ENGL 210 - Honors English: Crime and Punishment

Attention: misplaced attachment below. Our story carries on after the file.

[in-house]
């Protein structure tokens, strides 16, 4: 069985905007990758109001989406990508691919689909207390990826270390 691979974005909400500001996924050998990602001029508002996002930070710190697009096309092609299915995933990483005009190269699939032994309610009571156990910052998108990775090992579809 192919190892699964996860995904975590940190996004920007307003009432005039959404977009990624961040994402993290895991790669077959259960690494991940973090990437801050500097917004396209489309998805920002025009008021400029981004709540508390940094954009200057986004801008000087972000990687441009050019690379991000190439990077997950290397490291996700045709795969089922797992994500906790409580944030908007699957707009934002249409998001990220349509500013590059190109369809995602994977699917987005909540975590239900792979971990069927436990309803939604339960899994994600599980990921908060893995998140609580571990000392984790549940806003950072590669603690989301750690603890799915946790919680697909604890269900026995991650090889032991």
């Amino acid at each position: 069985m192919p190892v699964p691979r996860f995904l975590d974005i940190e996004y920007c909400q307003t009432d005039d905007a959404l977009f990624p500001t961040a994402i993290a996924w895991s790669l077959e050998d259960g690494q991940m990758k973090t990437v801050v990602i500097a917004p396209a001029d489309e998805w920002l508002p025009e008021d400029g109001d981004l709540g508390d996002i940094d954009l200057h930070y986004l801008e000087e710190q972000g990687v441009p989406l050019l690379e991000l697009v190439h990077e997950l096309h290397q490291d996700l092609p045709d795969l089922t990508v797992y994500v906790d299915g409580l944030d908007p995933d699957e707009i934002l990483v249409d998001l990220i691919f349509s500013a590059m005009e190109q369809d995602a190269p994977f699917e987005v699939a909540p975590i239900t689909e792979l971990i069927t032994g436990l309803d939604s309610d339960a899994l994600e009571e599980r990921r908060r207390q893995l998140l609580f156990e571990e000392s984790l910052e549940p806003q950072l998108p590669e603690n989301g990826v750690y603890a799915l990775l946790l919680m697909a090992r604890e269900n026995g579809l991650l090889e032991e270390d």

Turning on primetime television, picking up a newspaper or going to the movies, it is almost impossible to escape representations of criminality, whether in the form of crime scene investigators solving crimes or superheroes facing off against villains of all kinds. In this course, we will focus on representations of crime and punishment in concert with theoretical discussions of criminality and society. We will answers questions such as: what is at stake in how we understand the nature of, meaning, and origins of criminal behavior? How do our structures of punishment reflect on our societal values? What is at stake when society labels individuals as criminal? How do concepts of criminality and punishment intersect with constructions of race, gender and ethnicity? Crime has long been a principal focus in literature, and our course will engage with literary texts in addition to films, music, and television as well as social science texts and social theory. During this course, we will focus on writing analytical essays about the themes and debates in the class. During the semester, we will go through the process of writing and revising three essays in addition to several shorter assignments. Writing is a collaborative process, which means that there will be substantial in class collaboration and peer review of each other’s writings. This course will be discussion based, requiring regular attendance and classroom participation in relation to both the readings and assignments.